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Original Research

Open Access

Effects of bed height on the performance of endotracheal intubation and bag mask ventilation


1Department of Emergency Medicine, College of Medicine, Chung-Ang University, Seoul, Republic of Korea

2Department of Internal Medicine, College of Medicine, Chung-Ang University, Seoul, Republic of Korea

DOI: 10.22514/SV121.102016.8 Vol.12,Issue S1,October 2016 pp.47-51

Published: 10 October 2016

*Corresponding Author(s): JE HYEOK OH E-mail:


Objectives. This study was performed to evaluate whether different bed heights af-fect the performance of airway procedures.

Methods. Thirty three medical doctors performed endotracheal intubation (EI) and bag mask ventilation (BMV) using three different bed heights; knee height, mid-thigh height, and anterior superior iliac spine (ASIS) height. For EI, perfor-mance was assessed based on intubation time, intubation success, and damage to teeth. For BMV, performance was assessed based on tidal volume, ventilation rate, peak pressure, minute ventilation, and air-way opening. In addition, three numeric rating scales (NRS; 1 to 10) were used to assess the level of difficulty for each proce-dure and the doctors’ self-confidence. NRS scoring was based on posture (comfort-able to uncomfortable), handling (easy to hard), and visual field (good to bad).

Results. No significant differences in per-formance were observed for EI or BMV at the three different bed heights. How-ever, all of the NRS scores were signifi-cantly different among the different bed heights (P<0.001), and were poorest for the knee height beds: knee height (EI: pos-ture 5.8~7.3, handling 4.3~5.7, visual field 3.9~5.5; BMV: posture 7.1~8.0, handling 5.9~7.2, 95% CI), mid-thigh height (EI: posture 2.9~4.0, handling 2.9~4.0, visual field 2.7~3.8; BMV: posture 2.4~3.2, han-dling 2.3~3.5) and ASIS height (EI: pos-ture 2.2~3.5, handling 2.6~3.8, visual field 2.1~3.4; BMV: posture 2.9~4.4, handling 4.7~6.1).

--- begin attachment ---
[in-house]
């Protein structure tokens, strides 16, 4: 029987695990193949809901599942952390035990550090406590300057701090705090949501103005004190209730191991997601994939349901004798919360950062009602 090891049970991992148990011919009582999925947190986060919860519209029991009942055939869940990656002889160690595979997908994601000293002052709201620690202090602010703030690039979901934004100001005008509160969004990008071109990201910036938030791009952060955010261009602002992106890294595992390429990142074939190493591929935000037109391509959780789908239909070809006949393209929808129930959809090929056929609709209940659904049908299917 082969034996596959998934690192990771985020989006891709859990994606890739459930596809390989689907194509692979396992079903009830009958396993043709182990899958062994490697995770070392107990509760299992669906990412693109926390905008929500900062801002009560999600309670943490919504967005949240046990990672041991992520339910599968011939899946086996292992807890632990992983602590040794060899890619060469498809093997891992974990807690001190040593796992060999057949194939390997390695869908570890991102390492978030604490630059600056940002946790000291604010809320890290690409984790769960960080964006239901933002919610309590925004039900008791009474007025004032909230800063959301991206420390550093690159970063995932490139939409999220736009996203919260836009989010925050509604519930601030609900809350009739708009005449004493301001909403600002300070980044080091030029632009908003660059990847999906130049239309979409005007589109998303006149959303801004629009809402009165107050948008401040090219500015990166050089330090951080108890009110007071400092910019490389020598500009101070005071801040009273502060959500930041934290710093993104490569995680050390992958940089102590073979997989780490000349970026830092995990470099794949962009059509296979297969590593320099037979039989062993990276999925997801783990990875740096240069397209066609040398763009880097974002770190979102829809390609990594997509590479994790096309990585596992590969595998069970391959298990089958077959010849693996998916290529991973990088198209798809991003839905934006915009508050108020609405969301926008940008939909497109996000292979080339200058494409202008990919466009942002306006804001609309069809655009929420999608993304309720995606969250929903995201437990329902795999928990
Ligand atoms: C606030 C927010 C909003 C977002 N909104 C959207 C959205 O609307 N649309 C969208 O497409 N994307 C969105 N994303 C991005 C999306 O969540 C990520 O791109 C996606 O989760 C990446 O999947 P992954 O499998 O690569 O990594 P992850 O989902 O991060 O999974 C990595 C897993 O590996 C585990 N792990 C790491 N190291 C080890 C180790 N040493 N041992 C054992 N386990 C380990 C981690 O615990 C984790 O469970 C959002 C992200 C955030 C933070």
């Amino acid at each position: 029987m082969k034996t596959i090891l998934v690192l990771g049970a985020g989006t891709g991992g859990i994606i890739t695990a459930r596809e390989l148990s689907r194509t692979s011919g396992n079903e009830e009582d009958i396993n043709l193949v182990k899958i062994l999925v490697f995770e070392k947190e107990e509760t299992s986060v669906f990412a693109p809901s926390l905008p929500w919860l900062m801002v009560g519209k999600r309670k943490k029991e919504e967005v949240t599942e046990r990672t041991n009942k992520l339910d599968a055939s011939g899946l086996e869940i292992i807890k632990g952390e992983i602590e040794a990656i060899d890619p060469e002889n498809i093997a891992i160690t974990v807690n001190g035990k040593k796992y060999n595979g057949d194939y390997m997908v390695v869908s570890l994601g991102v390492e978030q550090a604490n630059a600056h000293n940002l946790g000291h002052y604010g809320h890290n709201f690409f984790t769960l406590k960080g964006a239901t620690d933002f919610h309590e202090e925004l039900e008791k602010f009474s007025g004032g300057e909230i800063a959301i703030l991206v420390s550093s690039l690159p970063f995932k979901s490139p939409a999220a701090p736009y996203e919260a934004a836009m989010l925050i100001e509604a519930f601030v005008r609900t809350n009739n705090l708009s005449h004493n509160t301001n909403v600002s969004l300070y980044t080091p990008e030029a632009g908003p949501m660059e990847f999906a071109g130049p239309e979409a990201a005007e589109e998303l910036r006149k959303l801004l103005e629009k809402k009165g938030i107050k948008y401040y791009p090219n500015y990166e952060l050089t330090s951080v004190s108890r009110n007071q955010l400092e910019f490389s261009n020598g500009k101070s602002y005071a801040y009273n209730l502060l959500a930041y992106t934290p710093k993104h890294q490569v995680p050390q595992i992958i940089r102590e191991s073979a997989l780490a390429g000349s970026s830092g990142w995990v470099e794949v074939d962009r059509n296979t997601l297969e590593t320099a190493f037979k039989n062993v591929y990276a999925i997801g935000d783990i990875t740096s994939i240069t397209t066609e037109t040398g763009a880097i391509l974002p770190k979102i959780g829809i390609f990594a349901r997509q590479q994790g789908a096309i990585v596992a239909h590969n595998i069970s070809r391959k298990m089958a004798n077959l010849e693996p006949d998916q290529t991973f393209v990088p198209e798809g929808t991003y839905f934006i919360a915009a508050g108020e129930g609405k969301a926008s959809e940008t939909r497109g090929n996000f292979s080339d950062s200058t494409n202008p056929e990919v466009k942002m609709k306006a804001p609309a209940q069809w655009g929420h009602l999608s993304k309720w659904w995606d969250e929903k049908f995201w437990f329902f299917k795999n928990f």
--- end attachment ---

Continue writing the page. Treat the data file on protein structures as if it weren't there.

Conclusions. Although the participants re-ported that the knee height beds were the least comfortable, hardest to handle, and made seeing the vocal cord difficult, these caveats did not affect their performance during airway procedures.


endotracheal intubation, posi-tive pressure ventilation, bed, cardiopulmo-nary resuscitation

Cite and Share

JUN YOUNG HONG,JE HYEOK OH,CHAN WOONG KIM,SUNG EUN KIM,DONG HOON LEE,JUNG-HO SHIN. Effects of bed height on the performance of endotracheal intubation and bag mask ventilation. Signa Vitae. 2016. 12(S1);47-51.


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